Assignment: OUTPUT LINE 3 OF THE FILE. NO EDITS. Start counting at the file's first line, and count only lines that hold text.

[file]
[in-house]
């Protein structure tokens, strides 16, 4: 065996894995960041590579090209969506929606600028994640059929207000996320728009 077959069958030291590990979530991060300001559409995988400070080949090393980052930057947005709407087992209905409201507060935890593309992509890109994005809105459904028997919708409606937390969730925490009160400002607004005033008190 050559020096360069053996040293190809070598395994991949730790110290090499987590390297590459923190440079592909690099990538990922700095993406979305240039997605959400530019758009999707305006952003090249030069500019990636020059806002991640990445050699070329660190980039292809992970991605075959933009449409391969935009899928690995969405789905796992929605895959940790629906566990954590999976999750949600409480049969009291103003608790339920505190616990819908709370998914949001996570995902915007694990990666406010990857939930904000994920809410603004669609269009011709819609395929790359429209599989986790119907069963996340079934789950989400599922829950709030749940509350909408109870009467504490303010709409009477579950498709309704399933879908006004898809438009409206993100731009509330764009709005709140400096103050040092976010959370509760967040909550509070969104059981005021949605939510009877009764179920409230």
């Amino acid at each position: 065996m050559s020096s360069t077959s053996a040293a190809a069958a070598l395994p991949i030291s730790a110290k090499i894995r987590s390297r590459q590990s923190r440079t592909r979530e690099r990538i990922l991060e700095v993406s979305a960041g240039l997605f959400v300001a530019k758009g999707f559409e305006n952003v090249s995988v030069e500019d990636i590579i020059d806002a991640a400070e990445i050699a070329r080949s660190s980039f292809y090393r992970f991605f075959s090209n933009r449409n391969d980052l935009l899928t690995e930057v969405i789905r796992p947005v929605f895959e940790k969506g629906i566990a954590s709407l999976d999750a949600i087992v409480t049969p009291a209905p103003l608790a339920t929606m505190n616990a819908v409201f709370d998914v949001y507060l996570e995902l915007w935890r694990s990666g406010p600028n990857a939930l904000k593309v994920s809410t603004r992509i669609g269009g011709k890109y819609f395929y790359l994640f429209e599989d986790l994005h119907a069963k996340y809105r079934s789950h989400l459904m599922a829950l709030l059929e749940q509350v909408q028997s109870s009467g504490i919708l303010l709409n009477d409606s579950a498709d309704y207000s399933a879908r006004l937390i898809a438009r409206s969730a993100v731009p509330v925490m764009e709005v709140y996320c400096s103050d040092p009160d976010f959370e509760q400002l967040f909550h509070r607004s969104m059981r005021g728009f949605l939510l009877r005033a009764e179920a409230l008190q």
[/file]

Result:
């Amino acid at each position: 065996m050559s020096s360069t077959s053996a040293a190809a069958a070598l395994p991949i030291s730790a110290k090499i894995r987590s390297r590459q590990s923190r440079t592909r979530e690099r990538i990922l991060e700095v993406s979305a960041g240039l997605f959400v300001a530019k758009g999707f559409e305006n952003v090249s995988v030069e500019d990636i590579i020059d806002a991640a400070e990445i050699a070329r080949s660190s980039f292809y090393r992970f991605f075959s090209n933009r449409n391969d980052l935009l899928t690995e930057v969405i789905r796992p947005v929605f895959e940790k969506g629906i566990a954590s709407l999976d999750a949600i087992v409480t049969p009291a209905p103003l608790a339920t929606m505190n616990a819908v409201f709370d998914v949001y507060l996570e995902l915007w935890r694990s990666g406010p600028n990857a939930l904000k593309v994920s809410t603004r992509i669609g269009g011709k890109y819609f395929y790359l994640f429209e599989d986790l994005h119907a069963k996340y809105r079934s789950h989400l459904m599922a829950l709030l059929e749940q509350v909408q028997s109870s009467g504490i919708l303010l709409n009477d409606s579950a498709d309704y207000s399933a879908r006004l937390i898809a438009r409206s969730a993100v731009p509330v925490m764009e709005v709140y996320c400096s103050d040092p009160d976010f959370e509760q400002l967040f909550h509070r607004s969104m059981r005021g728009f949605l939510l009877r005033a009764e179920a409230l008190q």